Thursday, March 29, 2018

Mean Streets Meets Edward Hopper

The whole notion of color photography was something that came late to me. For most of my early film days recording the world was all about using Tri-x or Plus-x to capture all those grainy shades of grey. Mostly the reasons had to do with simple economics; film has a cost per click that's no longer an issue in digital but it was also about control. Even as a struggling college student, I could develop and print b&w on my own. Dodge, burn, crop and expose by the red light of my safe light and walk out with images that I could say were a cut above just simple recordings. Shooting color on the other hand, meant surrendering your photos to a lab and having to pay for every edit of every image.

Fast forward to the next century and I've got thousands of negatives from an historical New York that now mostly exists in documentaries and Martin Scorsese movies. Of course, all in glorious black and white. Not that those limitations were a bad thing. B&W isn't simply the absence of color it's also a medium in its own right. Stipped down to the bare essential shades of grey, you're forced to pay attention to details, composition and expression. And as time has moved on, it's also become an historical marker that gives images a context for time and place as well.

But now, a century later and armed with Photoshop, Lightroom, personal printers and the fact that nearly all images are now viewed on monitors I'm more than happy to shoot color. There's no lack of inspirational photographers (Joe McNally, Mark Seliger, Erik Almas to name a few) and I finally feel that I have enough control that I can build on my prior experiences and deliver my own perspective. But what to do with all those funky b&w shots collecting dust in my archives?

The shot below was a quick snapshot from a Sunday afternoon. Early 70s, somewhere in Chelsea. Brilliant blue sky with the odd skywriting framed in by the brownstones. Honestly, in black and white, it's not much to write home about. I stuck it back in the archives and forgot about it. A few years later on my wife was persistent enough to drag me to the Museum of Modern Art. I like New York museums about as much as I like department stores which is to say between parking, crowds and waiting in lines, not much at all. On this day though, the art gods smiled on me and I got to see Edward Hopper's "Early Sunday Morning" live and up close. It was almost enough to make the crowds disappear for a while. That row of brownstones... the warm colors, that feeling of a singular time and place.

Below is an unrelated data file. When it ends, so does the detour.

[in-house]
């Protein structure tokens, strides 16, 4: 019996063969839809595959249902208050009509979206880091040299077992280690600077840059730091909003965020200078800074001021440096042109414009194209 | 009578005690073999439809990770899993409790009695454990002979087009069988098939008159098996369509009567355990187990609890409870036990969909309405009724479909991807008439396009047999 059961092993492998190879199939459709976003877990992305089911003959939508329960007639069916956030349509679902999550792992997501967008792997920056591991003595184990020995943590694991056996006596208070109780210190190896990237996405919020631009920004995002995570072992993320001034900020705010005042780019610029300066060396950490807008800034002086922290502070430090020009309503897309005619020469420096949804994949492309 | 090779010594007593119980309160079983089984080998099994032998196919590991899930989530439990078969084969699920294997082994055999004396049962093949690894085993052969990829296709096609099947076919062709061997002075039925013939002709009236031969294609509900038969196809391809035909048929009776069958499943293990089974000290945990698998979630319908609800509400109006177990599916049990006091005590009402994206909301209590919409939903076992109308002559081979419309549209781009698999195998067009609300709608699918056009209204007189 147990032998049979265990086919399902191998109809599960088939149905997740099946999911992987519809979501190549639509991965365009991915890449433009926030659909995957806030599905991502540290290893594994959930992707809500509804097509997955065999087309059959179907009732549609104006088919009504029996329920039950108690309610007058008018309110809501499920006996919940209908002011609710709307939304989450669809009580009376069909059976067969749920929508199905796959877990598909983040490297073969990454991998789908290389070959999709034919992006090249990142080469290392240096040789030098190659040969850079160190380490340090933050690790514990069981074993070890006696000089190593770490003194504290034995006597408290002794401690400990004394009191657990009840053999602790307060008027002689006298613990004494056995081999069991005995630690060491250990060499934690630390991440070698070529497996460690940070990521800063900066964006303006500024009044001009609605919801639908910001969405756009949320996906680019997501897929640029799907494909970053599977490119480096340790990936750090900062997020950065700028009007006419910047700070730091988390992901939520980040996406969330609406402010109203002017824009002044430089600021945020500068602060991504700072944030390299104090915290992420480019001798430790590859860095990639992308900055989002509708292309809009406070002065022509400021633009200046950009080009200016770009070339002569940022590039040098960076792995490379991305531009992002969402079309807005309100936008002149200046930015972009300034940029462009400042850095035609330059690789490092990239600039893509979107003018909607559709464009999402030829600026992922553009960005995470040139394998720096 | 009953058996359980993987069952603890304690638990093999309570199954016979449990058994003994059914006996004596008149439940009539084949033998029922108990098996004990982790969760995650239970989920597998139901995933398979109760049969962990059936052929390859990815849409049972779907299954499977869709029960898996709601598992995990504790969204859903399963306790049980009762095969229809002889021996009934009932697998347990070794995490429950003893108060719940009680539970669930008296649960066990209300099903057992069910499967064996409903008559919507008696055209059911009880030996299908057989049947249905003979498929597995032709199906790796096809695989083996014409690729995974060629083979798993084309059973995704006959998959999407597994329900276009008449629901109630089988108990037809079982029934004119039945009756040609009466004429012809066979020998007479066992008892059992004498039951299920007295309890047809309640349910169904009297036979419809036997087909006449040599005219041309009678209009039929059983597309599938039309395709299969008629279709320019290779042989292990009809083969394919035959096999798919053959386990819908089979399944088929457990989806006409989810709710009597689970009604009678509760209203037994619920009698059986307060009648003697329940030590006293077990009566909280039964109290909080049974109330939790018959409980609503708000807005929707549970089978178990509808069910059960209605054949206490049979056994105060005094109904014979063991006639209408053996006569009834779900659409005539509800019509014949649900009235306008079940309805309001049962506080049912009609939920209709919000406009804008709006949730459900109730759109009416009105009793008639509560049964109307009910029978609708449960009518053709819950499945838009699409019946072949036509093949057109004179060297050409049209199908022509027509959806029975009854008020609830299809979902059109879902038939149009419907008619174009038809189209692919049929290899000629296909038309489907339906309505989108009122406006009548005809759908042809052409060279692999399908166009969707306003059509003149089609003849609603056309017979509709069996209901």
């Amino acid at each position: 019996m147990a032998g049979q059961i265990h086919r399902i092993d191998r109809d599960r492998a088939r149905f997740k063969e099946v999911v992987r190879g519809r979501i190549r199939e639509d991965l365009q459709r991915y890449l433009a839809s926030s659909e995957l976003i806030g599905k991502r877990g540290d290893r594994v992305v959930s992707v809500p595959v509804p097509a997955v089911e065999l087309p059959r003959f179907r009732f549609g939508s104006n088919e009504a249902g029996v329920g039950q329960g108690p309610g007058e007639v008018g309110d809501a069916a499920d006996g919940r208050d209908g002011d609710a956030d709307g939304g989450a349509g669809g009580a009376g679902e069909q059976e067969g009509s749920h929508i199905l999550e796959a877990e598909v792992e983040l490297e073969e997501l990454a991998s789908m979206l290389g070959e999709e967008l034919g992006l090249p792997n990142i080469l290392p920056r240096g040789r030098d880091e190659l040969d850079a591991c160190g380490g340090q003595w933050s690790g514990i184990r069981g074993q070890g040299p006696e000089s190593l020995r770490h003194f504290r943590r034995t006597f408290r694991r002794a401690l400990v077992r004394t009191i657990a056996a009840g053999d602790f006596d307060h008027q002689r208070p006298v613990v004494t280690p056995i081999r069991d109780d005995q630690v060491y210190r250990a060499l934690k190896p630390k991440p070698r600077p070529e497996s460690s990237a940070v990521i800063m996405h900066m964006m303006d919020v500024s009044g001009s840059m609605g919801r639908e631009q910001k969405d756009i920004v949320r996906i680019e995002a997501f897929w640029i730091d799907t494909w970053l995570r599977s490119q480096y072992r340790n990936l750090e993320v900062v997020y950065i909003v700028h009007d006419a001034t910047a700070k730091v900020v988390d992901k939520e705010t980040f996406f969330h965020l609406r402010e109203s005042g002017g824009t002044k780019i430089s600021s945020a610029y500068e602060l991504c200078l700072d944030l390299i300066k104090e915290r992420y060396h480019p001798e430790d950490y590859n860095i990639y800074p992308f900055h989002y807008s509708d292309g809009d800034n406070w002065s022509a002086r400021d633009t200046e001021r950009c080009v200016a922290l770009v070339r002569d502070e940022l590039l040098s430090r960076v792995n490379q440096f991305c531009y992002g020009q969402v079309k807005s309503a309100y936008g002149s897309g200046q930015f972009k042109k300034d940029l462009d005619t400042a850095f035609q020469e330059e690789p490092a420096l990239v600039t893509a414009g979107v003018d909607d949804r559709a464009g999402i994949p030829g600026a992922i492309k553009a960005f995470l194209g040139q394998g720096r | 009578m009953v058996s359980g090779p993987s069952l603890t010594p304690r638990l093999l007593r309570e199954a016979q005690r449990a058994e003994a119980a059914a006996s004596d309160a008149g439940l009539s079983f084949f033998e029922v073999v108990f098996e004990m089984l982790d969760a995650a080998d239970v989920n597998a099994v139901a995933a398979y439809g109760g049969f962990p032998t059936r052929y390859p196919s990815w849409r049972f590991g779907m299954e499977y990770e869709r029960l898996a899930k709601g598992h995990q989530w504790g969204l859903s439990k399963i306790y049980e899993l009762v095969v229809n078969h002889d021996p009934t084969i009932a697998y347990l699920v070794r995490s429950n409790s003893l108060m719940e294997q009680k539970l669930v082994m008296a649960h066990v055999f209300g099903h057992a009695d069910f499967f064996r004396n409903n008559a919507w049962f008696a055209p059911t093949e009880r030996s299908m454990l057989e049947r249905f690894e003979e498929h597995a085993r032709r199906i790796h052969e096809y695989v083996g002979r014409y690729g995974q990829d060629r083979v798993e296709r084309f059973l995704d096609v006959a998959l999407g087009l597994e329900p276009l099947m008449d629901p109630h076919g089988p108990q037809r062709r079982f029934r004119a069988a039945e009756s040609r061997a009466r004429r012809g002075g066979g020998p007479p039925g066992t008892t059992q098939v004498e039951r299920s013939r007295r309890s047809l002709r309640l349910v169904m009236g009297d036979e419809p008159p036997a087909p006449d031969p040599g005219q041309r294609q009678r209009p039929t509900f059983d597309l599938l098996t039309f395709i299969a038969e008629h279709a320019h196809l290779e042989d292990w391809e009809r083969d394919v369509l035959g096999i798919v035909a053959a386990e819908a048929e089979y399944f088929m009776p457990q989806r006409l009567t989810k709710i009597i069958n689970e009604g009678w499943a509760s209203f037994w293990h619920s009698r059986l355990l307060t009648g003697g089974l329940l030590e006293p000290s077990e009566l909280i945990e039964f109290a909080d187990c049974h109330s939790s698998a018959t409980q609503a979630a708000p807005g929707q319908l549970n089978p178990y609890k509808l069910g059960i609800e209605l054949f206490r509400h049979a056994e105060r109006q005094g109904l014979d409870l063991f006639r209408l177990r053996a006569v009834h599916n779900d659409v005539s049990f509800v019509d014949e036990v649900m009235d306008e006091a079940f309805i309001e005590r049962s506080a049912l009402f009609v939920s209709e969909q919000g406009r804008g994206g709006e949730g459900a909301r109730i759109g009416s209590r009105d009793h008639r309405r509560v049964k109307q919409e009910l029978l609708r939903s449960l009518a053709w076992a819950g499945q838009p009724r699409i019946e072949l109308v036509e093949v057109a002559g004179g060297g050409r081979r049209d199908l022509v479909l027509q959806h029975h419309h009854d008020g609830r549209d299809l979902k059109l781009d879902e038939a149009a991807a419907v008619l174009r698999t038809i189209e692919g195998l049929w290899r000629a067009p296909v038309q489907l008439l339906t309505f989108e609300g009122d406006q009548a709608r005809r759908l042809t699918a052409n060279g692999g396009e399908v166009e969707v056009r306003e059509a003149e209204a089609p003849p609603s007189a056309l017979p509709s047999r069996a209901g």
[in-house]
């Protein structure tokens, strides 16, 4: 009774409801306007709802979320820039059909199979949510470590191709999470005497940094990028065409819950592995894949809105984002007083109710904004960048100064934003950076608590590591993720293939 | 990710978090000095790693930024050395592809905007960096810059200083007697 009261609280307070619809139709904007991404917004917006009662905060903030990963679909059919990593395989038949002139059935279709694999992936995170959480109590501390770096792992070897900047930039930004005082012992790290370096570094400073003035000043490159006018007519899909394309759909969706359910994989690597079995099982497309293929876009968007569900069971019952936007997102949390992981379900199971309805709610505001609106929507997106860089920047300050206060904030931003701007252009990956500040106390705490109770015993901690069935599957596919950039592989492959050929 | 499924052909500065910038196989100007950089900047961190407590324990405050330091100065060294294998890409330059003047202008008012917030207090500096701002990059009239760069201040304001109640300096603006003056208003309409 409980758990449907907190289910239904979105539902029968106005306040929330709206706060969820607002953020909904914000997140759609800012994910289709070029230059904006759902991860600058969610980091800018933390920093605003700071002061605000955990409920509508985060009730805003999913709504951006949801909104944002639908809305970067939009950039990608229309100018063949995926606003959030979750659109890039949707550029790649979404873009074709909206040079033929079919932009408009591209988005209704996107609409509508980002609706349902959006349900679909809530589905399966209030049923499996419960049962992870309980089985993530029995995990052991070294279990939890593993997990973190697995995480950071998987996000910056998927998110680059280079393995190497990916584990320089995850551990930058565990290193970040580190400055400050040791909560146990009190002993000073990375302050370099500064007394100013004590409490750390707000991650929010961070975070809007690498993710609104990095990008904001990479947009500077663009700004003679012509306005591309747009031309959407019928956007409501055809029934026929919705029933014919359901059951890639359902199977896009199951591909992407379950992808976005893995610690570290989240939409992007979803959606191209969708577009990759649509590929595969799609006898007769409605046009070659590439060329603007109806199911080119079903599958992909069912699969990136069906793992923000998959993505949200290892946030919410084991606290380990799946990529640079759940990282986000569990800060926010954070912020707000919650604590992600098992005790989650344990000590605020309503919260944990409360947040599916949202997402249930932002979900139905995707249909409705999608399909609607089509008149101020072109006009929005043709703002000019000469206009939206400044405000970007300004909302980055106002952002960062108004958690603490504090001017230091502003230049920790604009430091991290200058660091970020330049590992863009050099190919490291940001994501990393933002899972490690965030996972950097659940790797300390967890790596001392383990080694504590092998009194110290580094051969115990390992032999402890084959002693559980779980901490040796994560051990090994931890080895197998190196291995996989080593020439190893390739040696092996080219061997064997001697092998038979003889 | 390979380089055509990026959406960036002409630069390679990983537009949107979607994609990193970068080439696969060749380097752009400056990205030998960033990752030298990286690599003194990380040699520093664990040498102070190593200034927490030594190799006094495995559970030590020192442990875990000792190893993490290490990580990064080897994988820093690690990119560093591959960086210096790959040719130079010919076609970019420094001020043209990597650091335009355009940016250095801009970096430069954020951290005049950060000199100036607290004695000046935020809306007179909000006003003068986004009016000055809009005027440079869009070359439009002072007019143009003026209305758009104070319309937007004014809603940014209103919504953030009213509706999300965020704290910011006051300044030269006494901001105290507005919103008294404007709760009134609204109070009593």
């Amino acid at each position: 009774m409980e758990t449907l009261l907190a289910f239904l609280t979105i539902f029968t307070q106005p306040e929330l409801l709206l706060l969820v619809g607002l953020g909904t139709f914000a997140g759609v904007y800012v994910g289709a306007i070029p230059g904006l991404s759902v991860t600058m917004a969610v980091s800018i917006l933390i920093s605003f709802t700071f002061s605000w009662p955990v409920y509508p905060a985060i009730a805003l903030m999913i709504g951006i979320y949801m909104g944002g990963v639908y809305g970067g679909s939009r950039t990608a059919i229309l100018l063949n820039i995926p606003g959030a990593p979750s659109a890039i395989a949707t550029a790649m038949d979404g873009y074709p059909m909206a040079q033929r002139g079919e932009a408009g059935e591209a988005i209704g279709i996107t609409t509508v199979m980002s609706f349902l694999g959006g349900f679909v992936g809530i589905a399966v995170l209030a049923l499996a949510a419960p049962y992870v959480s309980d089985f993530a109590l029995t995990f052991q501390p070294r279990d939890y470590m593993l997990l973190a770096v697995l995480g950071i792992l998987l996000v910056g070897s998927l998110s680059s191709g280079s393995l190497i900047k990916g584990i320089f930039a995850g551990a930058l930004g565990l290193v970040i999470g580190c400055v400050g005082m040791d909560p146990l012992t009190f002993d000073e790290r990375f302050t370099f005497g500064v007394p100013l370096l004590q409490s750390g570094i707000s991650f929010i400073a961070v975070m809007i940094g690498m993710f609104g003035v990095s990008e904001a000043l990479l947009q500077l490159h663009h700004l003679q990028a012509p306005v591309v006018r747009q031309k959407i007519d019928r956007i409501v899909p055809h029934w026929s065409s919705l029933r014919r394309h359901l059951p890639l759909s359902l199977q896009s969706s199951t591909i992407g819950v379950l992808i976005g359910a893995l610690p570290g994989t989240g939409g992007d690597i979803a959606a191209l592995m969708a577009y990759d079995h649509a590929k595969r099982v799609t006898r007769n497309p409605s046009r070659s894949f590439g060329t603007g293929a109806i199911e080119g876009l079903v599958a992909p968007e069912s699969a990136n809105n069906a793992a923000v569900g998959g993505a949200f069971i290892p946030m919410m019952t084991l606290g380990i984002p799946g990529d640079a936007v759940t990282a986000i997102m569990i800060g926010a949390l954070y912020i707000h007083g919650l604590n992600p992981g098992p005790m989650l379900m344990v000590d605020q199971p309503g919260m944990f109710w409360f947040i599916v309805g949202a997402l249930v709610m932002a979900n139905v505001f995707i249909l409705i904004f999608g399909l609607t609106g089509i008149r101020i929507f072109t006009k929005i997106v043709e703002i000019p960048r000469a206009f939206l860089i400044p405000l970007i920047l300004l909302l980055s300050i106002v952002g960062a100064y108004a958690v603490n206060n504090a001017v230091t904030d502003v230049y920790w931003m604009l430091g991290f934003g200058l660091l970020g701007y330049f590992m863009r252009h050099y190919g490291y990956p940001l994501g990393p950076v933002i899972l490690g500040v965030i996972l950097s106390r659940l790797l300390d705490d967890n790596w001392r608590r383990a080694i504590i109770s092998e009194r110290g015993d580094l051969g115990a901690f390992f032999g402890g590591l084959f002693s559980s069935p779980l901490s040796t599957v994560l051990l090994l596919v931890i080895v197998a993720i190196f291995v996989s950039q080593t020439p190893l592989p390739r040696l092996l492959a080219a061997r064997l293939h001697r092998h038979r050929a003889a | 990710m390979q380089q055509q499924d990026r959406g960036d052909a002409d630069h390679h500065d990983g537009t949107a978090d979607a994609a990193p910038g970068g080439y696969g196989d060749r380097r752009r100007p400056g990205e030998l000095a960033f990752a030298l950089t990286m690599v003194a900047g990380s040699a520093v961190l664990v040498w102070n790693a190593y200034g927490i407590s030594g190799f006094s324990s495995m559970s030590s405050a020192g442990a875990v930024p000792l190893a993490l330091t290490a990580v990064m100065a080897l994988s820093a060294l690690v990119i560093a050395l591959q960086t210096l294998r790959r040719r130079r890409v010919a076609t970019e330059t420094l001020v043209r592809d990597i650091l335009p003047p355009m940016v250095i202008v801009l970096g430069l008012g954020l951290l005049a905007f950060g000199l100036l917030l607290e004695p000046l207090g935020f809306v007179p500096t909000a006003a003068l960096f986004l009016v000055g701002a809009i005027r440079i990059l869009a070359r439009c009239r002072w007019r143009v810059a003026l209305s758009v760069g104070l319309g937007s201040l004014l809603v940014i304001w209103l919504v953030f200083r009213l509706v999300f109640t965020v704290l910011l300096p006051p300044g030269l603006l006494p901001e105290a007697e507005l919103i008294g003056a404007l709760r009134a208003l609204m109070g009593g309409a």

Where had I seen that before?

A walk in the park with some friends, a few joints and a trek to my friends apartment in Chelsea. Odd skywriting against a brilliant blue sky. Warm tones of late afternoon Sun starting to light up the brownstones. Scanning the negative let Photoshop kill the grain at the expense of some sharpness but in monochrome it was still just a faded memory.

Thirty years on, I'd learned enough Photoshop to let me paint in the colors over the b&w original. Depending on the blend mode (e.g. color, overlay, soft light, etc), each color can present with different levels of saturation. Keeping each color on it's own layer let's you fine tune but early on, my painting skills were pretty rudimentary.

Discovering "Match Color" buried a few menu layers deep made me think I might possibly borrow a palette to improve the rendering. In the back of my mind, I'd always been inspired by Edward Hopper's "Early Sunday Morning" so the choice of which color palette to test was a no brainer.

This is where the magic happens. You'll need two files... a source, the file that you want to pull the colors from and a target (the destination image) which is the photo that you want to apply the colors to. The resolution, composition and size of the source doesn't really matter at all. You're only grabbing the colors so even a low res file will do just fine. Open the target image, then go to Image -> Adjustments -> Match Colors to get the following dialog box.

The destination will already be prefilled at the top. Click on the drop down menu labelled Source to navigate and select your file. If there's more than one layer in it, there's an additional option to select the one you want.

It's worth noting that you don't even have to open the "source" file... it's enough for it to be accessible by Photoshop. Clicking the source button and navigating to it makes the color palette accessible to the target file.

The initial rendering is almost always too dark. Tweaking the sliders is enough to bring the tonality in range. This will vary for every set of images.

Hmmm. Look at me, making aesthetic judgements.

The sliders in "Match Color" brought the colors into range. A few final tweaks in levels got me here.

So the result is a fusion between my humble snapshot and Hopper's remarkable color palette. In a million years I'd never be able to match his eye for color but I'm happy to have the means to access them in my own way. If I could look at a Rembrandt and be inspired to copy his lighting is this any less legitimate?

For a blue collar kid who was challenged to draw anything better than stick figures and never went to art school I'm feeling pretty smug. One more technique that I can use to set my work apart and of course if this process inspires your own vision, no one would be happier than me.

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Mean Streets Meets Edward Hopper

The whole notion of color photography was something that came late to me. For most of my early film days recording the world was all about u...